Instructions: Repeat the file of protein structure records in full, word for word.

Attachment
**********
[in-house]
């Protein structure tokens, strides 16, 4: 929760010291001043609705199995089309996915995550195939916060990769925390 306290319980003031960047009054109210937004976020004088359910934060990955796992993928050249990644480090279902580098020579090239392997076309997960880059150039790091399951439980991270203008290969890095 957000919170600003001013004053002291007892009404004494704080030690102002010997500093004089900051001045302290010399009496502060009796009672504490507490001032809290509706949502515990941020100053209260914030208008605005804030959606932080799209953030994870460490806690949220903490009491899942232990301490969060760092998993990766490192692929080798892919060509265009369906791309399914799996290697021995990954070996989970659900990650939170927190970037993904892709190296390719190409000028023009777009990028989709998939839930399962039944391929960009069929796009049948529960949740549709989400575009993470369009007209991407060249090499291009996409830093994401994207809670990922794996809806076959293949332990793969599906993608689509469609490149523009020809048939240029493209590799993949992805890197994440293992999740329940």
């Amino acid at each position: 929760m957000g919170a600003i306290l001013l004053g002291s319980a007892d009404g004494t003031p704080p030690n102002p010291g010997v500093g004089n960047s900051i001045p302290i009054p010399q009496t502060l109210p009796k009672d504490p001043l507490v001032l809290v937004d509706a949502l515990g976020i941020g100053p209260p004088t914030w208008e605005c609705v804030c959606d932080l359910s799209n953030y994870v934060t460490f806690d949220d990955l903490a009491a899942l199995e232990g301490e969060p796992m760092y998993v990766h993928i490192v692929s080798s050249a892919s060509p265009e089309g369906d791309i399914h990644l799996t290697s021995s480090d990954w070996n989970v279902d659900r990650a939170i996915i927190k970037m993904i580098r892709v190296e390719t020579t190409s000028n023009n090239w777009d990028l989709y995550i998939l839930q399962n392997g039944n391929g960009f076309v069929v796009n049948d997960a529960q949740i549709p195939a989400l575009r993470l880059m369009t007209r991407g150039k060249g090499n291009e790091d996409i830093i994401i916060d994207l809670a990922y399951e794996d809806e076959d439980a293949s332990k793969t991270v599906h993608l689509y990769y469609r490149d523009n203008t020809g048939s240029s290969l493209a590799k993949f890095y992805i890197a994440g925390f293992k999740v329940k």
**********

[in-house]
């Protein structure tokens, strides 16, 4: 929760010291001043609705199995089309996915995550195939916060990769925390 306290319980003031960047009054109210937004976020004088359910934060990955796992993928050249990644480090279902580098020579090239392997076309997960880059150039790091399951439980991270203008290969890095 957000919170600003001013004053002291007892009404004494704080030690102002010997500093004089900051001045302290010399009496502060009796009672504490507490001032809290509706949502515990941020100053209260914030208008605005804030959606932080799209953030994870460490806690949220903490009491899942232990301490969060760092998993990766490192692929080798892919060509265009369906791309399914799996290697021995990954070996989970659900990650939170927190970037993904892709190296390719190409000028023009777009990028989709998939839930399962039944391929960009069929796009049948529960949740549709989400575009993470369009007209991407060249090499291009996409830093994401994207809670990922794996809806076959293949332990793969599906993608689509469609490149523009020809048939240029493209590799993949992805890197994440293992999740329940």
């Amino acid at each position: 929760m957000g919170a600003i306290l001013l004053g002291s319980a007892d009404g004494t003031p704080p030690n102002p010291g010997v500093g004089n960047s900051i001045p302290i009054p010399q009496t502060l109210p009796k009672d504490p001043l507490v001032l809290v937004d509706a949502l515990g976020i941020g100053p209260p004088t914030w208008e605005c609705v804030c959606d932080l359910s799209n953030y994870v934060t460490f806690d949220d990955l903490a009491a899942l199995e232990g301490e969060p796992m760092y998993v990766h993928i490192v692929s080798s050249a892919s060509p265009e089309g369906d791309i399914h990644l799996t290697s021995s480090d990954w070996n989970v279902d659900r990650a939170i996915i927190k970037m993904i580098r892709v190296e390719t020579t190409s000028n023009n090239w777009d990028l989709y995550i998939l839930q399962n392997g039944n391929g960009f076309v069929v796009n049948d997960a529960q949740i549709p195939a989400l575009r993470l880059m369009t007209r991407g150039k060249g090499n291009e790091d996409i830093i994401i916060d994207l809670a990922y399951e794996d809806e076959d439980a293949s332990k793969t991270v599906h993608l689509y990769y469609r490149d523009n203008t020809g048939s240029s290969l493209a590799k993949f890095y992805i890197a994440g925390f293992k999740v329940k």